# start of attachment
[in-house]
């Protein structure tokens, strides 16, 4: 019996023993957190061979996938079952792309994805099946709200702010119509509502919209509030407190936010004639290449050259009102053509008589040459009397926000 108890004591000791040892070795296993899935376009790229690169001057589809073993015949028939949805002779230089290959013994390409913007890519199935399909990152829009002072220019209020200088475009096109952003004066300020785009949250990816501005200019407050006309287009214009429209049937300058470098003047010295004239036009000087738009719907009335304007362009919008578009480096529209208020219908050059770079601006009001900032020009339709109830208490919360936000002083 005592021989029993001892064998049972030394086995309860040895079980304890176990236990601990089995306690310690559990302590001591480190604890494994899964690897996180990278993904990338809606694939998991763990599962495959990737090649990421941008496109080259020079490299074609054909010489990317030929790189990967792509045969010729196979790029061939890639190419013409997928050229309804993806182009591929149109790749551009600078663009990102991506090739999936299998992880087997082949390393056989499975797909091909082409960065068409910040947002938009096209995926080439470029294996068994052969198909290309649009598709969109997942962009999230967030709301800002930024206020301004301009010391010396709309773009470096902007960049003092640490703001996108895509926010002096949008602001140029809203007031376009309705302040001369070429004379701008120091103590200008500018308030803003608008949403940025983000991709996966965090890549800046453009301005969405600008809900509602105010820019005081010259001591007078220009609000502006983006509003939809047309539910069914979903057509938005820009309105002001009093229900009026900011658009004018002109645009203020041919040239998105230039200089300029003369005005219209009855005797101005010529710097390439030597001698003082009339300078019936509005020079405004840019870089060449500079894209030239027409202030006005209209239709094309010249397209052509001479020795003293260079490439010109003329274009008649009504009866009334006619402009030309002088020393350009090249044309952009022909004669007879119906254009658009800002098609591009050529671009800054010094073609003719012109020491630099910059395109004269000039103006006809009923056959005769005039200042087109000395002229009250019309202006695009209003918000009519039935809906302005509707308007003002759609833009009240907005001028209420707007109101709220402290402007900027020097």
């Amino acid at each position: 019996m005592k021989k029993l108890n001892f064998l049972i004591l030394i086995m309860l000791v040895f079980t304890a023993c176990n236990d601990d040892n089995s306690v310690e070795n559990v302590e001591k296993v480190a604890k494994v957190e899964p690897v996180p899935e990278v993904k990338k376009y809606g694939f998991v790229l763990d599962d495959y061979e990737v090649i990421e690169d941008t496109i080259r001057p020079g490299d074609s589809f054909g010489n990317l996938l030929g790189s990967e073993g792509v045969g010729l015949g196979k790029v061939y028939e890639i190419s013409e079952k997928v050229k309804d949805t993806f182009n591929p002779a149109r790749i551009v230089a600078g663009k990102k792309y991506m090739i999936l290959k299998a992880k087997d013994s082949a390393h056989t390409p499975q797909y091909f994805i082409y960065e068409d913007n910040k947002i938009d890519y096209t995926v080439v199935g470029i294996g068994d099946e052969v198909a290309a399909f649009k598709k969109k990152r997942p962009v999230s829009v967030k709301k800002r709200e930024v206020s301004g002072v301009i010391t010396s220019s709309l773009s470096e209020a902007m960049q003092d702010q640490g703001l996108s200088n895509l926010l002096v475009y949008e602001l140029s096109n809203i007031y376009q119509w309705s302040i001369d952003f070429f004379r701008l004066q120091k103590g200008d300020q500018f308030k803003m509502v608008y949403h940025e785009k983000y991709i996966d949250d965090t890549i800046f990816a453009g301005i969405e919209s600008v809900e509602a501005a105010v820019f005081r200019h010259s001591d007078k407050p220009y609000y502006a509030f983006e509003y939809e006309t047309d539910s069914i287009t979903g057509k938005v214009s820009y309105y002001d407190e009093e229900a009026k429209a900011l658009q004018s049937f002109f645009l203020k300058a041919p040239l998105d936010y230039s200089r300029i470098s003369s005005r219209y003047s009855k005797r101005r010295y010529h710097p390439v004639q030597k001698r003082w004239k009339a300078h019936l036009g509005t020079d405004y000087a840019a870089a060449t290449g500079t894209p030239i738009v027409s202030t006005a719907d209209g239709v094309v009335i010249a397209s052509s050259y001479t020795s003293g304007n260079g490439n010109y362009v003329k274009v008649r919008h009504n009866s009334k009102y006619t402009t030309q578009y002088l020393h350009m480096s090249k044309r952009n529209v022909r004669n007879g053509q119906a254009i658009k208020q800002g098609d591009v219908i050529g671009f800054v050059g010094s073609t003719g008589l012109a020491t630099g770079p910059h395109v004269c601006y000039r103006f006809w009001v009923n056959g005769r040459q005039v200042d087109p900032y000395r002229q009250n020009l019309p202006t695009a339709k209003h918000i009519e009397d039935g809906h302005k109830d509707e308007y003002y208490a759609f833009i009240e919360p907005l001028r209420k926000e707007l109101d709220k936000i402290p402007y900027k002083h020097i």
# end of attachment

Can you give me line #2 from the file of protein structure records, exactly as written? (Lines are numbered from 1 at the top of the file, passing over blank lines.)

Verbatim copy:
């Protein structure tokens, strides 16, 4: 019996023993957190061979996938079952792309994805099946709200702010119509509502919209509030407190936010004639290449050259009102053509008589040459009397926000 108890004591000791040892070795296993899935376009790229690169001057589809073993015949028939949805002779230089290959013994390409913007890519199935399909990152829009002072220019209020200088475009096109952003004066300020785009949250990816501005200019407050006309287009214009429209049937300058470098003047010295004239036009000087738009719907009335304007362009919008578009480096529209208020219908050059770079601006009001900032020009339709109830208490919360936000002083 005592021989029993001892064998049972030394086995309860040895079980304890176990236990601990089995306690310690559990302590001591480190604890494994899964690897996180990278993904990338809606694939998991763990599962495959990737090649990421941008496109080259020079490299074609054909010489990317030929790189990967792509045969010729196979790029061939890639190419013409997928050229309804993806182009591929149109790749551009600078663009990102991506090739999936299998992880087997082949390393056989499975797909091909082409960065068409910040947002938009096209995926080439470029294996068994052969198909290309649009598709969109997942962009999230967030709301800002930024206020301004301009010391010396709309773009470096902007960049003092640490703001996108895509926010002096949008602001140029809203007031376009309705302040001369070429004379701008120091103590200008500018308030803003608008949403940025983000991709996966965090890549800046453009301005969405600008809900509602105010820019005081010259001591007078220009609000502006983006509003939809047309539910069914979903057509938005820009309105002001009093229900009026900011658009004018002109645009203020041919040239998105230039200089300029003369005005219209009855005797101005010529710097390439030597001698003082009339300078019936509005020079405004840019870089060449500079894209030239027409202030006005209209239709094309010249397209052509001479020795003293260079490439010109003329274009008649009504009866009334006619402009030309002088020393350009090249044309952009022909004669007879119906254009658009800002098609591009050529671009800054010094073609003719012109020491630099910059395109004269000039103006006809009923056959005769005039200042087109000395002229009250019309202006695009209003918000009519039935809906302005509707308007003002759609833009009240907005001028209420707007109101709220402290402007900027020097």